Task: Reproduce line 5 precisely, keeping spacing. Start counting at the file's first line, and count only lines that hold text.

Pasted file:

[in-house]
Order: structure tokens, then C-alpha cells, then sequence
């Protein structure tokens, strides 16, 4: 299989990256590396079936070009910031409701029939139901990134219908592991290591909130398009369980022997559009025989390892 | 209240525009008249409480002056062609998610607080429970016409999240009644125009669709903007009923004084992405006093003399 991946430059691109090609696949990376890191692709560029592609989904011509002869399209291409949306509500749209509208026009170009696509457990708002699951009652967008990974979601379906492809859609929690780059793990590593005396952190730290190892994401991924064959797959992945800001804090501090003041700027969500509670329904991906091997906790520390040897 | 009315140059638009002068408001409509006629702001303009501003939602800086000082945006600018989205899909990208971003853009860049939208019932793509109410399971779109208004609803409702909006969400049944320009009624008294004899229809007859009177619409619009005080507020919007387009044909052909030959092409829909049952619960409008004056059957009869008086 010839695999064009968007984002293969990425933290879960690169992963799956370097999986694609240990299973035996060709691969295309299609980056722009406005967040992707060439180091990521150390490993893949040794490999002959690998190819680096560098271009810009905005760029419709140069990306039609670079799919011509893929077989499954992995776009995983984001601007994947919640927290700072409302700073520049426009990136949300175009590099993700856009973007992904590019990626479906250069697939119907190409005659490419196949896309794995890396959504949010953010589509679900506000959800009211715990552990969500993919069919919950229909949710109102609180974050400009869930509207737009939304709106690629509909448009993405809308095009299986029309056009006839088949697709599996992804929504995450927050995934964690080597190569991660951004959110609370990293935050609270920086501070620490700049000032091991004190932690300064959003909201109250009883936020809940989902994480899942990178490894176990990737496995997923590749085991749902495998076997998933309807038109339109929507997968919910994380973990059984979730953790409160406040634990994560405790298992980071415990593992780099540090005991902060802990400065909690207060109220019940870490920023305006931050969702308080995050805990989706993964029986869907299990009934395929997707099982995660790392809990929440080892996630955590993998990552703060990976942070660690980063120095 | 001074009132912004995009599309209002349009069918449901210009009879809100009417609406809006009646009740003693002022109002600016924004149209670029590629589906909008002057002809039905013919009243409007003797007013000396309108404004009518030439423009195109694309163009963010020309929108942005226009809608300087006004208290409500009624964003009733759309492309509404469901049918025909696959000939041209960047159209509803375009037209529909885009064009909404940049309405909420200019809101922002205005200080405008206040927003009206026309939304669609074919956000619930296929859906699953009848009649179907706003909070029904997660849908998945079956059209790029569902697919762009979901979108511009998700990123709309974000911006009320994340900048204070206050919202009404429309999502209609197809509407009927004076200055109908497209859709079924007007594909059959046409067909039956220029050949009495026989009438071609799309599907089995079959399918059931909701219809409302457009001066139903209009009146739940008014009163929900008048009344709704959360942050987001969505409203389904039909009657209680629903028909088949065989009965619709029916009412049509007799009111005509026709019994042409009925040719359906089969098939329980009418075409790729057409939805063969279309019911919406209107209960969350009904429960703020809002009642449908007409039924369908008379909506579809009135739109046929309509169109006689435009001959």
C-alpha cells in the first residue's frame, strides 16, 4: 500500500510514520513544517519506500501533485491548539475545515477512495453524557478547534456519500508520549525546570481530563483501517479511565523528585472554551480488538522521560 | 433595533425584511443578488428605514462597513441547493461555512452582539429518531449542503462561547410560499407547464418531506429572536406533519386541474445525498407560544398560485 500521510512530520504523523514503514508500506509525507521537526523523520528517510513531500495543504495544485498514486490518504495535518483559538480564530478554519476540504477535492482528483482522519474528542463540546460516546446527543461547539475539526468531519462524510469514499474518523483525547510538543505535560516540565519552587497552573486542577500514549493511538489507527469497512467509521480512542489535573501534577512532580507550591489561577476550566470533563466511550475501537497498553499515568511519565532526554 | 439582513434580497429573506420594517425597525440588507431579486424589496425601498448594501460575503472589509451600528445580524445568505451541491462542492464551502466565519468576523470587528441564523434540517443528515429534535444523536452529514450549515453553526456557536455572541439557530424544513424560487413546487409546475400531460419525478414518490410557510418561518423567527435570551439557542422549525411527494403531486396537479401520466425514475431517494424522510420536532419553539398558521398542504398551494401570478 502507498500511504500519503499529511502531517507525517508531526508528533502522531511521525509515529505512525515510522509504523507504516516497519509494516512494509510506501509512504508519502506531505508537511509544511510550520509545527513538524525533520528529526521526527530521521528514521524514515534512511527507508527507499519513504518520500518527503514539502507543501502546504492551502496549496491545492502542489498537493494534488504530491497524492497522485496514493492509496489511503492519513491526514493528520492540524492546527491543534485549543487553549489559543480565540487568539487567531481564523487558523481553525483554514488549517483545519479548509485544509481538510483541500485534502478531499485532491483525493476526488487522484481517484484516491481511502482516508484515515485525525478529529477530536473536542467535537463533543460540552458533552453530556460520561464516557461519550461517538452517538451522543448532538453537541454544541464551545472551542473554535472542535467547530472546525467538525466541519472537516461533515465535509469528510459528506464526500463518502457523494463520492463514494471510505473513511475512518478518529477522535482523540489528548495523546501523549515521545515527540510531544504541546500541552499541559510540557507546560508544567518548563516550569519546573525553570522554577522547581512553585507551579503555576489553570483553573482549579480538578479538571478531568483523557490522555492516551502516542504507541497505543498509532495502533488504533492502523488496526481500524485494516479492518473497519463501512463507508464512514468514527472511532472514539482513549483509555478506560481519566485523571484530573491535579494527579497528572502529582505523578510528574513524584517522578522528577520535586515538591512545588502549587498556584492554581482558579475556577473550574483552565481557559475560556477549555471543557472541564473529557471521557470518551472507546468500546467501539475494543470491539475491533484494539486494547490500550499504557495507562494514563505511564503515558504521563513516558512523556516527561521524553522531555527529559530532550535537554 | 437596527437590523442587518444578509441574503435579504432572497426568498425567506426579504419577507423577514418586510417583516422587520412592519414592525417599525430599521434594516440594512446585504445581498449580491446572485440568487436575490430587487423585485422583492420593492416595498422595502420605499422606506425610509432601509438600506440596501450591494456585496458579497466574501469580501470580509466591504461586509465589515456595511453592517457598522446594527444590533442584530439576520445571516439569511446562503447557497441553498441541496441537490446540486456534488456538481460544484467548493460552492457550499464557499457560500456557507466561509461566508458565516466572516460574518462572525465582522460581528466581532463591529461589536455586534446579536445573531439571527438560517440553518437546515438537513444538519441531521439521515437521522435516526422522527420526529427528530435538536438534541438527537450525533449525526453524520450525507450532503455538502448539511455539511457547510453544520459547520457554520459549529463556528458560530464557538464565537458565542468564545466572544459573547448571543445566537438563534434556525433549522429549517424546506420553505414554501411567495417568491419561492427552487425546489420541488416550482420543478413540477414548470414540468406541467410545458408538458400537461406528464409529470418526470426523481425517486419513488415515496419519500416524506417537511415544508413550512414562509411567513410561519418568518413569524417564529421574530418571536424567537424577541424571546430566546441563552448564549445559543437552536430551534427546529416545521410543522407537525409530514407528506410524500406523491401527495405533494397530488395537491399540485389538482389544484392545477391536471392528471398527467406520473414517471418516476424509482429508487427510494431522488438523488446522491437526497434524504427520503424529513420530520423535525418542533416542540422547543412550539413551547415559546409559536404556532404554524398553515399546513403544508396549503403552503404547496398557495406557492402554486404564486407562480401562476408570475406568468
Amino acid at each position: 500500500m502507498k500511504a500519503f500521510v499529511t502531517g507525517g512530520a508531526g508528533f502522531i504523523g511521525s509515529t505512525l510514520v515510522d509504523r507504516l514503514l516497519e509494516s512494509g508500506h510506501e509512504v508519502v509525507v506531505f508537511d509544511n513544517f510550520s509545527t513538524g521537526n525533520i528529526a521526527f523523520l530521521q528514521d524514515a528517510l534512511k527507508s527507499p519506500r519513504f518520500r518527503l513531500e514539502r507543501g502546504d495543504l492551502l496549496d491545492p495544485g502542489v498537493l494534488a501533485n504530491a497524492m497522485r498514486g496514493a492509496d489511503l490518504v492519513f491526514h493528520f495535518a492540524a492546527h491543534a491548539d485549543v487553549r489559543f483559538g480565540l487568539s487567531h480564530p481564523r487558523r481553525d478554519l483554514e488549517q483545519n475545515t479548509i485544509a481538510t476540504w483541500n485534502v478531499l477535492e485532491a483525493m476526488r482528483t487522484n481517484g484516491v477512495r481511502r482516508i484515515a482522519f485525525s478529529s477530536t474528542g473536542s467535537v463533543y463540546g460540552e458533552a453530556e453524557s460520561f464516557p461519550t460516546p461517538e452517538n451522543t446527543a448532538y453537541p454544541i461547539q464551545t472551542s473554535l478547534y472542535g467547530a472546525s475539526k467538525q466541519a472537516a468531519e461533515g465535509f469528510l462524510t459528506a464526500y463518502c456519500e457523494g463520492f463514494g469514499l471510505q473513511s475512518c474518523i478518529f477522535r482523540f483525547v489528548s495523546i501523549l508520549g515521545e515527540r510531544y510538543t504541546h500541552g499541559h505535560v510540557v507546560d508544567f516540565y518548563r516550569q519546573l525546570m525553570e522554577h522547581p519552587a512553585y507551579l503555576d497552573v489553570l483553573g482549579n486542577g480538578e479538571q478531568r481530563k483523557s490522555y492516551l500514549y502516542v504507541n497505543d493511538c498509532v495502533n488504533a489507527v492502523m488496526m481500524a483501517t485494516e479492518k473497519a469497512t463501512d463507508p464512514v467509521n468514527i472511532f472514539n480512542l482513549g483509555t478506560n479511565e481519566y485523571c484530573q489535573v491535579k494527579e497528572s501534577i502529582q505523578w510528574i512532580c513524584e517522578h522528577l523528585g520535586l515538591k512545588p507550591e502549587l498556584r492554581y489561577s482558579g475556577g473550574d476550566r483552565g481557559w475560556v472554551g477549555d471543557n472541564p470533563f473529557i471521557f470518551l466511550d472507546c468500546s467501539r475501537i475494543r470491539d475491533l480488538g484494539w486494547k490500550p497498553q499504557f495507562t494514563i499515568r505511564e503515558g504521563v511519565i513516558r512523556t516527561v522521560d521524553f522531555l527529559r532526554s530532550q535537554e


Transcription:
Amino acid at each position: 500500500m502507498k500511504a500519503f500521510v499529511t502531517g507525517g512530520a508531526g508528533f502522531i504523523g511521525s509515529t505512525l510514520v515510522d509504523r507504516l514503514l516497519e509494516s512494509g508500506h510506501e509512504v508519502v509525507v506531505f508537511d509544511n513544517f510550520s509545527t513538524g521537526n525533520i528529526a521526527f523523520l530521521q528514521d524514515a528517510l534512511k527507508s527507499p519506500r519513504f518520500r518527503l513531500e514539502r507543501g502546504d495543504l492551502l496549496d491545492p495544485g502542489v498537493l494534488a501533485n504530491a497524492m497522485r498514486g496514493a492509496d489511503l490518504v492519513f491526514h493528520f495535518a492540524a492546527h491543534a491548539d485549543v487553549r489559543f483559538g480565540l487568539s487567531h480564530p481564523r487558523r481553525d478554519l483554514e488549517q483545519n475545515t479548509i485544509a481538510t476540504w483541500n485534502v478531499l477535492e485532491a483525493m476526488r482528483t487522484n481517484g484516491v477512495r481511502r482516508i484515515a482522519f485525525s478529529s477530536t474528542g473536542s467535537v463533543y463540546g460540552e458533552a453530556e453524557s460520561f464516557p461519550t460516546p461517538e452517538n451522543t446527543a448532538y453537541p454544541i461547539q464551545t472551542s473554535l478547534y472542535g467547530a472546525s475539526k467538525q466541519a472537516a468531519e461533515g465535509f469528510l462524510t459528506a464526500y463518502c456519500e457523494g463520492f463514494g469514499l471510505q473513511s475512518c474518523i478518529f477522535r482523540f483525547v489528548s495523546i501523549l508520549g515521545e515527540r510531544y510538543t504541546h500541552g499541559h505535560v510540557v507546560d508544567f516540565y518548563r516550569q519546573l525546570m525553570e522554577h522547581p519552587a512553585y507551579l503555576d497552573v489553570l483553573g482549579n486542577g480538578e479538571q478531568r481530563k483523557s490522555y492516551l500514549y502516542v504507541n497505543d493511538c498509532v495502533n488504533a489507527v492502523m488496526m481500524a483501517t485494516e479492518k473497519a469497512t463501512d463507508p464512514v467509521n468514527i472511532f472514539n480512542l482513549g483509555t478506560n479511565e481519566y485523571c484530573q489535573v491535579k494527579e497528572s501534577i502529582q505523578w510528574i512532580c513524584e517522578h522528577l523528585g520535586l515538591k512545588p507550591e502549587l498556584r492554581y489561577s482558579g475556577g473550574d476550566r483552565g481557559w475560556v472554551g477549555d471543557n472541564p470533563f473529557i471521557f470518551l466511550d472507546c468500546s467501539r475501537i475494543r470491539d475491533l480488538g484494539w486494547k490500550p497498553q499504557f495507562t494514563i499515568r505511564e503515558g504521563v511519565i513516558r512523556t516527561v522521560d521524553f522531555l527529559r532526554s530532550q535537554e